Choosing a project to help

How do I choose a project To support?

This was a significant question for Jackie and me back in 1995 when we decided we would do something to help others in this world. 

Early in the process, we looked at the possibility of running AIDS orphanages in Africa. We contacted a good friend who worked at the World Bank and she indicated that her office was running personal projects for AIDS orphans.

We took a look at their vision and accounts and thought it was a positive direction to head in. 

Then, in 2008, I participated in a motorbike race through South Africa. We ventured for several days through a beautiful region called the Transkei. It was incredibly poor and on one particular day I was moved by the story of a village we were in that had lost more than 100 young children due to dysentery in the previous few months.

That was when we both realized that we could continue to plan to help orphans in homes, but there was a significant chance they would die from water borne disease or dirty water.

On your personal journey, you have to be able to engage with a problem and corresponding solution to passionately devote time and resources to solving the problems you take to heart. Whether at home or abroad there are no shortage of issues to dig into. 

It is definitely worth taking a short vacation to take a look at a group that are doing work in that specific area so you can research the problem, but also one of the solution providers that you may be able to get behind. 

Several years ago, the UN created the Millennium Development Goals. The graphic above shows you all the areas that are important to eventually solving poverty around the world.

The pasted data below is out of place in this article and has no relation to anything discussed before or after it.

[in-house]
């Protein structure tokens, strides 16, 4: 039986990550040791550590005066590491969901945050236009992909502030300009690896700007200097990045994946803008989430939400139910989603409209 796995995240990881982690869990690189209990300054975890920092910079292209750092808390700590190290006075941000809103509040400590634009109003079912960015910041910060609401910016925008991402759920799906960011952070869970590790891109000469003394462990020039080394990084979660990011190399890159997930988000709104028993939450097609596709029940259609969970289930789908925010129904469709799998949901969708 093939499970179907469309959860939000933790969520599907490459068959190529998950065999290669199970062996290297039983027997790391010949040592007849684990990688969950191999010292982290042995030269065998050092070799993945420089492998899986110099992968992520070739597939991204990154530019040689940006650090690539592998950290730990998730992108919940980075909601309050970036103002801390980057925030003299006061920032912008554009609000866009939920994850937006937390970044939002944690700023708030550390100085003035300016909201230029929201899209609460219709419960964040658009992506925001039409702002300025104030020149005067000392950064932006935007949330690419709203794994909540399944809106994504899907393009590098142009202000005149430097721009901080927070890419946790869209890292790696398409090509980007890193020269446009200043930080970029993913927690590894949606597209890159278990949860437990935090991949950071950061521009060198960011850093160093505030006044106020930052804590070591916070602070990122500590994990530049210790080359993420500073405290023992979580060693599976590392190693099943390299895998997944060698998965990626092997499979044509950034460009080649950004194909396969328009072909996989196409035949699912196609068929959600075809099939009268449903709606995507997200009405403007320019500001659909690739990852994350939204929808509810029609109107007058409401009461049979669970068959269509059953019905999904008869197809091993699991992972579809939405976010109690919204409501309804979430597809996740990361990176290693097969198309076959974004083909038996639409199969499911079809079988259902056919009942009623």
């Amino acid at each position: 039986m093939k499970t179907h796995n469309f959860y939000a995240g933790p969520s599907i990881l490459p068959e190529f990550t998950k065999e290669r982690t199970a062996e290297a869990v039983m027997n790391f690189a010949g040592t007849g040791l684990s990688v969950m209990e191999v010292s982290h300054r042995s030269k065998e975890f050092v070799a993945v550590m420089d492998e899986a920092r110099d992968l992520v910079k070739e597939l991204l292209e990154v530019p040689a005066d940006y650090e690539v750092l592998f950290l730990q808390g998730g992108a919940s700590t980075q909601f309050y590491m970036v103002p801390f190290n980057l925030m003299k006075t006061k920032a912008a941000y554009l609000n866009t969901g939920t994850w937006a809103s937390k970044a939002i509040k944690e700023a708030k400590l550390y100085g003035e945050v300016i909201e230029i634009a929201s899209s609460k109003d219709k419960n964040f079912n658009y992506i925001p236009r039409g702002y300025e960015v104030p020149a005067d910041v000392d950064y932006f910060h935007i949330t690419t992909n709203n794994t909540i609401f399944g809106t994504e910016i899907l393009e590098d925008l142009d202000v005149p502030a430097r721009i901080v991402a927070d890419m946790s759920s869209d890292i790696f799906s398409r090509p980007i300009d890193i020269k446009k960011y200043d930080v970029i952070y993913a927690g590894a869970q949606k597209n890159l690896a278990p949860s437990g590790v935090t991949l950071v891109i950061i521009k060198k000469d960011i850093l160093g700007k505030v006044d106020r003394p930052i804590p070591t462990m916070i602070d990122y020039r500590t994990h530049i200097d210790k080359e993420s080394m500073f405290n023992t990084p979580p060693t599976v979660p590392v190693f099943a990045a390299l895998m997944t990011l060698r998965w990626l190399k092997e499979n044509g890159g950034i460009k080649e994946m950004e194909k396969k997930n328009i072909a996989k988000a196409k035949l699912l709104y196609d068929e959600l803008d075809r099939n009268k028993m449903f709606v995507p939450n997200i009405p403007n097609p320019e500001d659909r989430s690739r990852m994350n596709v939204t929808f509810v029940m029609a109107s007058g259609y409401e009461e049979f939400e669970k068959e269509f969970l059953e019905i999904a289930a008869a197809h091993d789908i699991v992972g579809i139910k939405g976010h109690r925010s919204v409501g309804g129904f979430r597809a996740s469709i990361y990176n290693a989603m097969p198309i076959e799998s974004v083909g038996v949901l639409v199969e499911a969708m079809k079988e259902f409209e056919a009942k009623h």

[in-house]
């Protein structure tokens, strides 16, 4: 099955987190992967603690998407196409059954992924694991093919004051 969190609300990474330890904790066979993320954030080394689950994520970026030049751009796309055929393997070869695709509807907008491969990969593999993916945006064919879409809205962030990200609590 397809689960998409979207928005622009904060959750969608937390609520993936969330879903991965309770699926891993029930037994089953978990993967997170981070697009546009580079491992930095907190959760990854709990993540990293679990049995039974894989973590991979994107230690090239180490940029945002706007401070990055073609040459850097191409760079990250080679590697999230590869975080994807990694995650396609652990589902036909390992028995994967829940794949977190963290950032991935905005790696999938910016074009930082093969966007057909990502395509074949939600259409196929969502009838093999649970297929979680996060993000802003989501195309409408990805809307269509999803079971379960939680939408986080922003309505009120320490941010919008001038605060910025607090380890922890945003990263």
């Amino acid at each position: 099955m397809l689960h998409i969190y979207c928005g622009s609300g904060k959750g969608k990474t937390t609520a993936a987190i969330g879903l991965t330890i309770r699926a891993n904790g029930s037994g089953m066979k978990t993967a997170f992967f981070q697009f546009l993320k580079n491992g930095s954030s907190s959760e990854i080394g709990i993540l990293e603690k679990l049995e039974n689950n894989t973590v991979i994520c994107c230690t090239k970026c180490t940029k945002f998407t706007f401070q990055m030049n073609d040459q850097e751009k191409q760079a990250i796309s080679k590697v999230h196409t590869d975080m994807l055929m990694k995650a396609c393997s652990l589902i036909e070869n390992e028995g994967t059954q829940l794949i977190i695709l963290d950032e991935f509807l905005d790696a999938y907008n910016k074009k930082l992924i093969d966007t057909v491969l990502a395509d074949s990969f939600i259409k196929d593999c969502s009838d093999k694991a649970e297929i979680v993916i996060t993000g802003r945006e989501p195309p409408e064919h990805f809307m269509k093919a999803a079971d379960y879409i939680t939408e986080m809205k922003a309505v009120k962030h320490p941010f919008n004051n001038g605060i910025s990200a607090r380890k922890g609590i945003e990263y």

Having gone through the process of identifying a problem and subsequently starting a charity I would absolutely recommend the following process:

  • Identify an area that you can get passionate about and where your skills may add some value.
  • Do some research and reach out to people and organizations working in that specific area.
  • Talk to friends and contacts to see if there is common engagement in the problem. This will help you understand the challenges with creating awareness for the issues
  • Invest in visiting an organization or two that work on that issue 
  • Once you have found the issue, take time to evaluate how best you can add value to the cause. Perhaps the option of working in the sector with an NGO or simply assisting in fundraising might appeal to you. At the end of the day you may decide to start your own charity or non-profit so that you can control the result of your hard work and efforts. 
  • After your decision you will likely not get much time to sit back and smell the roses, but you will know that you are one of very few people in the world who have tacitly decided to make a positive difference. That will help you sleep well at night.

This article is written by or on behalf of an outsourced columnist and does not necessarily reflect the views of Castanet.


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About the Author

Mark has been an entrepreneur for more than 40 years. His experience spans many commercial sectors and aspects of business.

He was one of the youngest people to be appointed as a Fellow of the prestigious Institute of Sales and Marketing Management before he left the U.K. in 1988.

His column focuses on ways we can improve on success in our lives. Whether it is business, relationships, or health, Mark has a well-rounded perspective on how to stay focused for growth and development.

His influences come from the various travels he undertakes as an adventurer, philanthropist and keynote speaker. More information can be found on Mark at his website www.markjenningsbates.com

He is a Venture Partner with www.DutchOracle.com a global Alternative Investment company.

Mark Jennings-Bates:
[email protected]

Photo credit: www.SteveAustin.ca 

The views expressed are strictly those of the author and not necessarily those of Castanet. Castanet does not warrant the contents.

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